Spain has suffered another record-breaking day of coronavirus deaths, with 950 people killed by the disease in the last 24 hours.
It marks the country’s third consecutive day of record death totals, with 849 dead on Tuesday, 864 killed Wednesday and now 950 dying between Wednesday and today.
The new toll also brings the country’s total fatalities above 10,000, rising from 9,053 on Wednesday to 10,003 on Thursday.
The number of new cases also increased by 8,102 in the last 24 hours, bringing the total from 102,136 to 110,238, but marks the lowest percentage increase in cases yet – meaning lcokdown measures put in
Cemetery workers, with protective masks and gloves, carry a coffin to Sant Gervasi cemetery, in Barcelona, on April 1
A cementery worker, wearing a protective suit, buries a coffin in a niche in front of only two people at the cemetery of the town of Santa Margarida de Montbui, Barcelona
Spain is now rapidly catching up on Italy, which is the worst-affected country in the world with almost 12,500 deaths.
Italy was the first European country to go into a full lockdown on March 10, with data showing that the rate of new infections is now levelling off – meaning that deaths will begin to slow as the pressure on hospitals eases.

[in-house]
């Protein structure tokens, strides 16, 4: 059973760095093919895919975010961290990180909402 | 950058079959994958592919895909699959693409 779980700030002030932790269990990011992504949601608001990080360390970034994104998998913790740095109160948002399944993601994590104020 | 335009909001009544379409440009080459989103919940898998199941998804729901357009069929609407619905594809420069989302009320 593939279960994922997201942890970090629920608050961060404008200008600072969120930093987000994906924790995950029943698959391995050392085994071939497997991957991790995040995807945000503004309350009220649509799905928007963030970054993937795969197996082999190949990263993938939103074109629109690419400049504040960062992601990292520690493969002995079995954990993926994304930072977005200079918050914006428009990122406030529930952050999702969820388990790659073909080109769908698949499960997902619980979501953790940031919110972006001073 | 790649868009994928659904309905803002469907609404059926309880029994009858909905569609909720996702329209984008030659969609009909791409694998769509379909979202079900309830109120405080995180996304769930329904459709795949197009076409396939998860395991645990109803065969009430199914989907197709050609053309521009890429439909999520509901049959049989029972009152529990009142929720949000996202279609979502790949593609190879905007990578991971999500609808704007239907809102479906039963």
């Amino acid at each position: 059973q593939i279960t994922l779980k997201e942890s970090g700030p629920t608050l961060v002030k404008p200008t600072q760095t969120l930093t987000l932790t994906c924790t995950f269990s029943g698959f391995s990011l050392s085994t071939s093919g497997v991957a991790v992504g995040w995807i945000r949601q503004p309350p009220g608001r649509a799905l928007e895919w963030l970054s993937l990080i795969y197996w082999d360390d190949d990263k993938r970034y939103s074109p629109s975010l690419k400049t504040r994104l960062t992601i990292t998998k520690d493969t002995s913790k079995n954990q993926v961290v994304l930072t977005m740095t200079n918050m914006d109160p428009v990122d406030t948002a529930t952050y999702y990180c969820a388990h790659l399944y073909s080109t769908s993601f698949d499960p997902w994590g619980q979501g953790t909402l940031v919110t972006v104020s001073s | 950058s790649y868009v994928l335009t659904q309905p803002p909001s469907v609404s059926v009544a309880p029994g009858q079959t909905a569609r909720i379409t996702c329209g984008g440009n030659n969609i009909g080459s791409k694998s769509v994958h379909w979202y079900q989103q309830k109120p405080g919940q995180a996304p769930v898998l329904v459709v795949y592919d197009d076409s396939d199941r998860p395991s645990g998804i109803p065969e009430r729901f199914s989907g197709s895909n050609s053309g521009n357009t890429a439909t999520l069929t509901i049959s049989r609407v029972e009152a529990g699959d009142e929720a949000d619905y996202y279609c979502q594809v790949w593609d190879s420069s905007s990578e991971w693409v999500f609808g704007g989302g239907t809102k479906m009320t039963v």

There are signs that the rate of infections in Spain is also starting to slow, falling from a 40 per cent rise in cases on March 13 – the day before a country-wide lockdown was brought in – to 8.2 per cent on Wednesday.
The rate of deaths also also falling, from a 43 per cent increase on March 13 to a 10.6 per cent increase on Wednesday.
Officials have said that the virus now appears to be reaching its peak in Spain, though pressure on hospitals will remain high in the coming days.
A third of Spanish regions report their intensive care units are at or near capacity, meaning the crisis in hospitals is unlikely to ease until the end of this week or early next week.
Madrid remains the worst-hit region, with 3,865 deaths and nearly 30,000 cases, leaving hospitals and mortuaries overwhelmed.
A 101-year-old woman was applauded by nurses and doctors as she was discharged from hospital in northeastern Spain after making a recovery from the coronavirus yesterday.
The woman, named Encarnacion, was released from the San Jorge de Huesca hospital in the Biescas municipality after battling COVID-19.
A 101-year-old woman was applauded by nurses and doctors as she was discharged from hospital in northeastern Spain
The woman, named Encarnacion, was released from the San Jorge de Huesca hospital in the Biescas municipality after battling COVID-19
The 101-year-old was pictured waving at hospital staff as she was pushed through the doors. Her daughter Mari Carmen also showed her gratitude by waving and blowing kisses at the
The 101-year-old was pictured waving at hospital staff as she was pushed through the doors. Her daughter Mari Carmen also showed her gratitude by waving and blowing kisses at them.
The news came as Europe’s death toll from the virus topped 30,000, with more than 450,000 infections.
That is compared to just 1,192 deaths and 36,347 infections when the World Health Organisation declared the continent the new virus epicentre on March 13.
Health workers at hospital San Jorge, in northern Spain, board an elevator wearing protective masks because a number of coronavirus cases are being treated there